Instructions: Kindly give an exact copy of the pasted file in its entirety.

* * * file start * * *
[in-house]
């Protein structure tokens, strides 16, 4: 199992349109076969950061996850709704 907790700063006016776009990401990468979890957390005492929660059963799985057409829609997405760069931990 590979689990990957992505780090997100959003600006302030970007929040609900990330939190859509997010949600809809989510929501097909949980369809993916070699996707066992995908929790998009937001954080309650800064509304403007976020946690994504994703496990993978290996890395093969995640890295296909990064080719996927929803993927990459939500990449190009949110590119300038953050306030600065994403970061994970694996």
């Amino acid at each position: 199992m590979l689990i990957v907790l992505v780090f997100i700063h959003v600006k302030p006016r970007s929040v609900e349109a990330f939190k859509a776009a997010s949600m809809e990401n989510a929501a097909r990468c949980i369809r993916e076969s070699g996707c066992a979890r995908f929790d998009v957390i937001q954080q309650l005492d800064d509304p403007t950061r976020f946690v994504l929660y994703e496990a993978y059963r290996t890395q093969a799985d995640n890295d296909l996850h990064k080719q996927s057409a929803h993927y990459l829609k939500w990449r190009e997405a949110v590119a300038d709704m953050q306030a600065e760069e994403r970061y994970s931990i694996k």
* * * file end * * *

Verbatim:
[in-house]
């Protein structure tokens, strides 16, 4: 199992349109076969950061996850709704 907790700063006016776009990401990468979890957390005492929660059963799985057409829609997405760069931990 590979689990990957992505780090997100959003600006302030970007929040609900990330939190859509997010949600809809989510929501097909949980369809993916070699996707066992995908929790998009937001954080309650800064509304403007976020946690994504994703496990993978290996890395093969995640890295296909990064080719996927929803993927990459939500990449190009949110590119300038953050306030600065994403970061994970694996």
């Amino acid at each position: 199992m590979l689990i990957v907790l992505v780090f997100i700063h959003v600006k302030p006016r970007s929040v609900e349109a990330f939190k859509a776009a997010s949600m809809e990401n989510a929501a097909r990468c949980i369809r993916e076969s070699g996707c066992a979890r995908f929790d998009v957390i937001q954080q309650l005492d800064d509304p403007t950061r976020f946690v994504l929660y994703e496990a993978y059963r290996t890395q093969a799985d995640n890295d296909l996850h990064k080719q996927s057409a929803h993927y990459l829609k939500w990449r190009e997405a949110v590119a300038d709704m953050q306030a600065e760069e994403r970061y994970s931990i694996k």